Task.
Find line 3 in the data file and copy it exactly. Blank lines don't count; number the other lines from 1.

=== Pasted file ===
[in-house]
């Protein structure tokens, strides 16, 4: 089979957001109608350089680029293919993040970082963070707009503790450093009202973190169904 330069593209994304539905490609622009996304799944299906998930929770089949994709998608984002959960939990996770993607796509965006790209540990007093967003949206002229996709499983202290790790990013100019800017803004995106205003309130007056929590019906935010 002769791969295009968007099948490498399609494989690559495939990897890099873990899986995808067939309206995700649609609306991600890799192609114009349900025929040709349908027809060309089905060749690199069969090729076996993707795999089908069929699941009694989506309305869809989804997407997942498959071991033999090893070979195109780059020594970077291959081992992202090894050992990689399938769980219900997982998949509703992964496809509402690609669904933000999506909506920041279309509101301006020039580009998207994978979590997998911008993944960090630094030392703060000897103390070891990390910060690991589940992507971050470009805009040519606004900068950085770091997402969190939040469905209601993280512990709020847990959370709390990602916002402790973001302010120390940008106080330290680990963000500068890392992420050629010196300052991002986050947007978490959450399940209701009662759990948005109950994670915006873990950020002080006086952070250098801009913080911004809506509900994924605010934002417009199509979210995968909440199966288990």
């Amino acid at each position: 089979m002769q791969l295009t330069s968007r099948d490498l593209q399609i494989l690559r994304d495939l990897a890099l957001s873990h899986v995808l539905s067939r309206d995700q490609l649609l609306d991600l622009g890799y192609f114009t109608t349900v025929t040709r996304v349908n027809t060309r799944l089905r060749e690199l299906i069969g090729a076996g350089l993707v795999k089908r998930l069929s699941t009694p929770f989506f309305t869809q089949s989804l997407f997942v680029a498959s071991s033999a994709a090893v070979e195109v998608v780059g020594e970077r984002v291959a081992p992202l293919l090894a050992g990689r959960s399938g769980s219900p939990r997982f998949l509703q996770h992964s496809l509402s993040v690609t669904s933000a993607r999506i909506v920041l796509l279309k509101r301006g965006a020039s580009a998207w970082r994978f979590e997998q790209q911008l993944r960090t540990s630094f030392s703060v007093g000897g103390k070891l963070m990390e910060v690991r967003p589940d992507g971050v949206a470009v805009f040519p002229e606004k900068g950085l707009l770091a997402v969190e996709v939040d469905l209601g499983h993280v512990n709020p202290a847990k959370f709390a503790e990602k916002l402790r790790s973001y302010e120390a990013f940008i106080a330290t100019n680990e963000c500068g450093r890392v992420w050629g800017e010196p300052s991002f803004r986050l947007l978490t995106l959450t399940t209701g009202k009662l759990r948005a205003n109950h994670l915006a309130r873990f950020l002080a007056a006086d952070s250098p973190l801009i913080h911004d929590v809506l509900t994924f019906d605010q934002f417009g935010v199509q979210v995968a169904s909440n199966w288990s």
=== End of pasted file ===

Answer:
């Amino acid at each position: 089979m002769q791969l295009t330069s968007r099948d490498l593209q399609i494989l690559r994304d495939l990897a890099l957001s873990h899986v995808l539905s067939r309206d995700q490609l649609l609306d991600l622009g890799y192609f114009t109608t349900v025929t040709r996304v349908n027809t060309r799944l089905r060749e690199l299906i069969g090729a076996g350089l993707v795999k089908r998930l069929s699941t009694p929770f989506f309305t869809q089949s989804l997407f997942v680029a498959s071991s033999a994709a090893v070979e195109v998608v780059g020594e970077r984002v291959a081992p992202l293919l090894a050992g990689r959960s399938g769980s219900p939990r997982f998949l509703q996770h992964s496809l509402s993040v690609t669904s933000a993607r999506i909506v920041l796509l279309k509101r301006g965006a020039s580009a998207w970082r994978f979590e997998q790209q911008l993944r960090t540990s630094f030392s703060v007093g000897g103390k070891l963070m990390e910060v690991r967003p589940d992507g971050v949206a470009v805009f040519p002229e606004k900068g950085l707009l770091a997402v969190e996709v939040d469905l209601g499983h993280v512990n709020p202290a847990k959370f709390a503790e990602k916002l402790r790790s973001y302010e120390a990013f940008i106080a330290t100019n680990e963000c500068g450093r890392v992420w050629g800017e010196p300052s991002f803004r986050l947007l978490t995106l959450t399940t209701g009202k009662l759990r948005a205003n109950h994670l915006a309130r873990f950020l002080a007056a006086d952070s250098p973190l801009i913080h911004d929590v809506l509900t994924f019906d605010q934002f417009g935010v199509q979210v995968a169904s909440n199966w288990s």